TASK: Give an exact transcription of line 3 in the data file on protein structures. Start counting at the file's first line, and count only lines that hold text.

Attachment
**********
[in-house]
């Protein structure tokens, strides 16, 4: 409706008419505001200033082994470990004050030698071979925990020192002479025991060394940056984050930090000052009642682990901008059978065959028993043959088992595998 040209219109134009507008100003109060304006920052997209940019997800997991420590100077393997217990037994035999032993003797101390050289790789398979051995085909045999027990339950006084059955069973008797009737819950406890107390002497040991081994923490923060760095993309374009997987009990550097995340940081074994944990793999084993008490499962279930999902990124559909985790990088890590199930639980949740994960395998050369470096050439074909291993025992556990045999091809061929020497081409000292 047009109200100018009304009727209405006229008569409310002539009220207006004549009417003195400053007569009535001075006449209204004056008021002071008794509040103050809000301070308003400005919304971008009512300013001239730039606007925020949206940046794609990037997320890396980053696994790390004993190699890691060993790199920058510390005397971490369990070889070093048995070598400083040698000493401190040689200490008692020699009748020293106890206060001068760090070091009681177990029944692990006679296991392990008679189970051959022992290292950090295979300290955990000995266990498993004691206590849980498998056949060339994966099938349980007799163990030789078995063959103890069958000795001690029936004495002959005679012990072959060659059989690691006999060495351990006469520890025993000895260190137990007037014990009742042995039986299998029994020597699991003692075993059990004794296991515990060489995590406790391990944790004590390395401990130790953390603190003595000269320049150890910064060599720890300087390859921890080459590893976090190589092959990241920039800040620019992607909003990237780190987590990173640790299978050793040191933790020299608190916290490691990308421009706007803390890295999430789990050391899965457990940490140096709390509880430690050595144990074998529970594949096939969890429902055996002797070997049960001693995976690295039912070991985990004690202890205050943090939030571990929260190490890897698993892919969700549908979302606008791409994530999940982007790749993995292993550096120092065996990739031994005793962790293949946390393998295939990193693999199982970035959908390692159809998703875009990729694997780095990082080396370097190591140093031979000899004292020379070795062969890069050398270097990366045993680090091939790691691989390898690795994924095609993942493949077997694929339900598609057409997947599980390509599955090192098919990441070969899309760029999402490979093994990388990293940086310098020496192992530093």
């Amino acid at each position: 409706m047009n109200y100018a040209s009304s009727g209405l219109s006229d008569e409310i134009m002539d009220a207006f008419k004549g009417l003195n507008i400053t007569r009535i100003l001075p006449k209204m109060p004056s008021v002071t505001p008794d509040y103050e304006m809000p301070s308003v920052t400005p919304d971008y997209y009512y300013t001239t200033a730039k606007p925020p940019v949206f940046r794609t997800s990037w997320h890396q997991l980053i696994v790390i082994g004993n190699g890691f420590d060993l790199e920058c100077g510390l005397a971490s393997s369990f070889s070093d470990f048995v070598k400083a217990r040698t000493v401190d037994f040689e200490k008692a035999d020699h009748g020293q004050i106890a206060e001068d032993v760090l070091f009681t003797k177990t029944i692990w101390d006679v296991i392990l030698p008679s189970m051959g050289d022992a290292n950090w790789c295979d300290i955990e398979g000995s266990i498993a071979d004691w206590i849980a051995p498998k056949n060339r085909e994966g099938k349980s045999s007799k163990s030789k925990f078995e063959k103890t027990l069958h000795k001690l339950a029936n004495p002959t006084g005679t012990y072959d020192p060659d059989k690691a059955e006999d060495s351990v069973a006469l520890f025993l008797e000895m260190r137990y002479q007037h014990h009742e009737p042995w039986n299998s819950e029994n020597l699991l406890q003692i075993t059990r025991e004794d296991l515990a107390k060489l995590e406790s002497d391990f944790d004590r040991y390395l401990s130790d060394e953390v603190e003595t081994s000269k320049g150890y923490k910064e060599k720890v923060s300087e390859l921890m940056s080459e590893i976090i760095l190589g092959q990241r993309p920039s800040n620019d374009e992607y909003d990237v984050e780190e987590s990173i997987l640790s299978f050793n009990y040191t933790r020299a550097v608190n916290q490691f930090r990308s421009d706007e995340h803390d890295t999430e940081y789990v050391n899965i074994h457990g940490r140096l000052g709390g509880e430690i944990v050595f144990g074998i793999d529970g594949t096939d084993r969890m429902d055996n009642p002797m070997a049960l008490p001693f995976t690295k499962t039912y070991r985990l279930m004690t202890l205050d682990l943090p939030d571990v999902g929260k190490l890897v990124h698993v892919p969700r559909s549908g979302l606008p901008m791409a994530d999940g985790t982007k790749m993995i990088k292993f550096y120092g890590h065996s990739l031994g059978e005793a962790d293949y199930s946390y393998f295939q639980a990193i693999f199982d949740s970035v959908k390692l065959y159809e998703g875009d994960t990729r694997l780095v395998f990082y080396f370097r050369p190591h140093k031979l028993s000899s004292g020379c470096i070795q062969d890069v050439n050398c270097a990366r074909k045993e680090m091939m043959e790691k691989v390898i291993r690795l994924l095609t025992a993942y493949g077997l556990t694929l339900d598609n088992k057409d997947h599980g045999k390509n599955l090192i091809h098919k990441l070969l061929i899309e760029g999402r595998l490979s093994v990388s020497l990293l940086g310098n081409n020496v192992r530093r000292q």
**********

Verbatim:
């Amino acid at each position: 409706m047009n109200y100018a040209s009304s009727g209405l219109s006229d008569e409310i134009m002539d009220a207006f008419k004549g009417l003195n507008i400053t007569r009535i100003l001075p006449k209204m109060p004056s008021v002071t505001p008794d509040y103050e304006m809000p301070s308003v920052t400005p919304d971008y997209y009512y300013t001239t200033a730039k606007p925020p940019v949206f940046r794609t997800s990037w997320h890396q997991l980053i696994v790390i082994g004993n190699g890691f420590d060993l790199e920058c100077g510390l005397a971490s393997s369990f070889s070093d470990f048995v070598k400083a217990r040698t000493v401190d037994f040689e200490k008692a035999d020699h009748g020293q004050i106890a206060e001068d032993v760090l070091f009681t003797k177990t029944i692990w101390d006679v296991i392990l030698p008679s189970m051959g050289d022992a290292n950090w790789c295979d300290i955990e398979g000995s266990i498993a071979d004691w206590i849980a051995p498998k056949n060339r085909e994966g099938k349980s045999s007799k163990s030789k925990f078995e063959k103890t027990l069958h000795k001690l339950a029936n004495p002959t006084g005679t012990y072959d020192p060659d059989k690691a059955e006999d060495s351990v069973a006469l520890f025993l008797e000895m260190r137990y002479q007037h014990h009742e009737p042995w039986n299998s819950e029994n020597l699991l406890q003692i075993t059990r025991e004794d296991l515990a107390k060489l995590e406790s002497d391990f944790d004590r040991y390395l401990s130790d060394e953390v603190e003595t081994s000269k320049g150890y923490k910064e060599k720890v923060s300087e390859l921890m940056s080459e590893i976090i760095l190589g092959q990241r993309p920039s800040n620019d374009e992607y909003d990237v984050e780190e987590s990173i997987l640790s299978f050793n009990y040191t933790r020299a550097v608190n916290q490691f930090r990308s421009d706007e995340h803390d890295t999430e940081y789990v050391n899965i074994h457990g940490r140096l000052g709390g509880e430690i944990v050595f144990g074998i793999d529970g594949t096939d084993r969890m429902d055996n009642p002797m070997a049960l008490p001693f995976t690295k499962t039912y070991r985990l279930m004690t202890l205050d682990l943090p939030d571990v999902g929260k190490l890897v990124h698993v892919p969700r559909s549908g979302l606008p901008m791409a994530d999940g985790t982007k790749m993995i990088k292993f550096y120092g890590h065996s990739l031994g059978e005793a962790d293949y199930s946390y393998f295939q639980a990193i693999f199982d949740s970035v959908k390692l065959y159809e998703g875009d994960t990729r694997l780095v395998f990082y080396f370097r050369p190591h140093k031979l028993s000899s004292g020379c470096i070795q062969d890069v050439n050398c270097a990366r074909k045993e680090m091939m043959e790691k691989v390898i291993r690795l994924l095609t025992a993942y493949g077997l556990t694929l339900d598609n088992k057409d997947h599980g045999k390509n599955l090192i091809h098919k990441l070969l061929i899309e760029g999402r595998l490979s093994v990388s020497l990293l940086g310098n081409n020496v192992r530093r000292q």